Green Tea Side Effects — Do They Exist?

Green tea often is promoted as a healthy drink, but in the general public, not much is known about green tea’s side effects. Reports of side effects have been very limited. In fact, the U.S. Food and Drug Administration has categorized green tea as “generally recognized as safe.” However, too much of a good thing can lead to something bad. The same may be true for green tea. Although side effects are relatively rare and minor, it is still good to know what to watch out for. Here are some possible green tea side effects to be aware of:

  • Caffeine sensitivity. Many of the green tea side effects can be attributed to the caffeine content. Though green tea does not have very high quantities of caffeine (only about 3 mg to 30 mg), drinking more than 6 cups per day can lead to some symptoms caused by caffeine: restlessness, palpitations, difficulty sleeping, anxiety, irritability, increased heart rate, and elevated blood pressure. People who have a low tolerance to caffeine may notice the effects more strongly. Drinking smaller quantities of green tea may reduce the symptoms. Or, to cut the caffeine content by 80%, the tea can be infused in hot water for 45 seconds. Discard the liquid. Add more hot water, and steep the tea for 2–3 minutes.
  • Upset stomach. This is a result of improper brewing. Green tea should be brewed with water that is well below the boiling point, preferably between 160–180 degrees Fahrenheit. Steeping tea in water that is too hot will result in increased acidity, which can cause heartburn and an upset stomach.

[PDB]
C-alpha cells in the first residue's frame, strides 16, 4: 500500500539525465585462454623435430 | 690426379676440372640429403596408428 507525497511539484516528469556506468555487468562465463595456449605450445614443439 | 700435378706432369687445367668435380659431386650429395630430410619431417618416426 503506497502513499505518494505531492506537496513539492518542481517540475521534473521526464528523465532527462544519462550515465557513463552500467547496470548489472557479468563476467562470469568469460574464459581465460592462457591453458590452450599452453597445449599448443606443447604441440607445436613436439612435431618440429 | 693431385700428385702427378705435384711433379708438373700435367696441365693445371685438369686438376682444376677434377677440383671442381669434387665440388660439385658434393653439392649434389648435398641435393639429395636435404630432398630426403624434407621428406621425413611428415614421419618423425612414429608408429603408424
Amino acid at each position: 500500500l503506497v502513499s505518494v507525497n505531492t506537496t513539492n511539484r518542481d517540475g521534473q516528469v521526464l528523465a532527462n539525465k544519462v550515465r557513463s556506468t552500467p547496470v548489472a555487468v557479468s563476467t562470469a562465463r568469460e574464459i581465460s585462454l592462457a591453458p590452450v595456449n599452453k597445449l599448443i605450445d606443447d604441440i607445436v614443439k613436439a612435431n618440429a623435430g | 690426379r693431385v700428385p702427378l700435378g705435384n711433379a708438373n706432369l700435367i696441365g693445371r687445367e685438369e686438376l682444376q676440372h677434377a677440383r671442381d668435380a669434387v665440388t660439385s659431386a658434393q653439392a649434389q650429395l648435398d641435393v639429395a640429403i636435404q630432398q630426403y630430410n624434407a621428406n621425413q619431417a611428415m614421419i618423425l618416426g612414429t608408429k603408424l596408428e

• Iron deficiency anemia. Green tea extract has been shown to reduce the body’s absorption of iron by 25%, which may lead to iron deficiency. Therefore, individuals with anemia should be careful when drinking green tea. This side effect can be prevented by drinking tea between meals or by adding lemon.
  • Allergic reactions. Although rare, some people develop adverse allergic reactions to green tea. Reactions require medical assistance and may appear as difficulty breathing, the throat closing up, or swelling of the face, lips, or tongue. Tests can confirm an allergy to green tea.
  • Pregnancy risk. Pregnant women should avoid drinking green tea, especially early during a pregnancy because excess intake has been linked to neural tube birth defects.

Green tea side effects are very rare. The benefits of green tea far outweigh harmful effects. However, it is still wise to be aware of any possible side effects that can occur with the excessive intake of green tea. Drinking 3–4 cups per day is fine, but more than 6 cups may lead to some undesirable effects.